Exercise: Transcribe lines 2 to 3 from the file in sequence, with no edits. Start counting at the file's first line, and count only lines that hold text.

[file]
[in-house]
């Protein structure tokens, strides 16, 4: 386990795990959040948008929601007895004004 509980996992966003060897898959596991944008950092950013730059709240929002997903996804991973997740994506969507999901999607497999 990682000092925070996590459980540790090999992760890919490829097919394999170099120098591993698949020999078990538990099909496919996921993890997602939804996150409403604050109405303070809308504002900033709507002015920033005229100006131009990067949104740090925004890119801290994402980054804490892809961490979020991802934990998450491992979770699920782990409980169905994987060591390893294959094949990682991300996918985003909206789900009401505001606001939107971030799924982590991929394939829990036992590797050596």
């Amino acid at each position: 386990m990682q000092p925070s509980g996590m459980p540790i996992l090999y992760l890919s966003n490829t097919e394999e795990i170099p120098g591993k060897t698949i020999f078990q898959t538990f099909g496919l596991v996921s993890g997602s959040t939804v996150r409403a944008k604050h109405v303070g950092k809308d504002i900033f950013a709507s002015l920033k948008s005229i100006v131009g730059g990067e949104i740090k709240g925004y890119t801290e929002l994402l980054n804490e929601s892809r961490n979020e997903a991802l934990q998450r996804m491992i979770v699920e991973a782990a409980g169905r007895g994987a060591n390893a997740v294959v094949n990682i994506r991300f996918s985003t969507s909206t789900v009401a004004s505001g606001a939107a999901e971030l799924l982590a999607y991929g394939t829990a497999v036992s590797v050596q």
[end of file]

């Protein structure tokens, strides 16, 4: 386990795990959040948008929601007895004004 509980996992966003060897898959596991944008950092950013730059709240929002997903996804991973997740994506969507999901999607497999 990682000092925070996590459980540790090999992760890919490829097919394999170099120098591993698949020999078990538990099909496919996921993890997602939804996150409403604050109405303070809308504002900033709507002015920033005229100006131009990067949104740090925004890119801290994402980054804490892809961490979020991802934990998450491992979770699920782990409980169905994987060591390893294959094949990682991300996918985003909206789900009401505001606001939107971030799924982590991929394939829990036992590797050596």
């Amino acid at each position: 386990m990682q000092p925070s509980g996590m459980p540790i996992l090999y992760l890919s966003n490829t097919e394999e795990i170099p120098g591993k060897t698949i020999f078990q898959t538990f099909g496919l596991v996921s993890g997602s959040t939804v996150r409403a944008k604050h109405v303070g950092k809308d504002i900033f950013a709507s002015l920033k948008s005229i100006v131009g730059g990067e949104i740090k709240g925004y890119t801290e929002l994402l980054n804490e929601s892809r961490n979020e997903a991802l934990q998450r996804m491992i979770v699920e991973a782990a409980g169905r007895g994987a060591n390893a997740v294959v094949n990682i994506r991300f996918s985003t969507s909206t789900v009401a004004s505001g606001a939107a999901e971030l799924l982590a999607y991929g394939t829990a497999v036992s590797v050596q």